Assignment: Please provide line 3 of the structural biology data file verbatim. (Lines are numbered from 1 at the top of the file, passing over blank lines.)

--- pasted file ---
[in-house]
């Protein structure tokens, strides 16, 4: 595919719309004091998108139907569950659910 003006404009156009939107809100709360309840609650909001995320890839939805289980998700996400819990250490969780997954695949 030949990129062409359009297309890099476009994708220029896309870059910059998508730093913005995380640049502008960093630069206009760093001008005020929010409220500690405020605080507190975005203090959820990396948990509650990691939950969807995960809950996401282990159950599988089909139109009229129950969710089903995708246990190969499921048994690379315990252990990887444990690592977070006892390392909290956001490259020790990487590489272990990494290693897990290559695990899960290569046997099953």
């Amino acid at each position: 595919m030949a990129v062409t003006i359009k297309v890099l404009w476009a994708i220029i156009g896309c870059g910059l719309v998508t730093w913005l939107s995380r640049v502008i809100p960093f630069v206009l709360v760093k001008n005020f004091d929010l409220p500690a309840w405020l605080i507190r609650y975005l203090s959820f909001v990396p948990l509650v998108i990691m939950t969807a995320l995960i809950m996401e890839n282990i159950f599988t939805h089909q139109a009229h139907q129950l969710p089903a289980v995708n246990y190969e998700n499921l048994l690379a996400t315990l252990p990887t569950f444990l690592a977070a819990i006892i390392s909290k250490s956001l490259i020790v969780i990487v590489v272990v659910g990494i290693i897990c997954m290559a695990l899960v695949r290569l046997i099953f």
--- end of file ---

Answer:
């Amino acid at each position: 595919m030949a990129v062409t003006i359009k297309v890099l404009w476009a994708i220029i156009g896309c870059g910059l719309v998508t730093w913005l939107s995380r640049v502008i809100p960093f630069v206009l709360v760093k001008n005020f004091d929010l409220p500690a309840w405020l605080i507190r609650y975005l203090s959820f909001v990396p948990l509650v998108i990691m939950t969807a995320l995960i809950m996401e890839n282990i159950f599988t939805h089909q139109a009229h139907q129950l969710p089903a289980v995708n246990y190969e998700n499921l048994l690379a996400t315990l252990p990887t569950f444990l690592a977070a819990i006892i390392s909290k250490s956001l490259i020790v969780i990487v590489v272990v659910g990494i290693i897990c997954m290559a695990l899960v695949r290569l046997i099953f």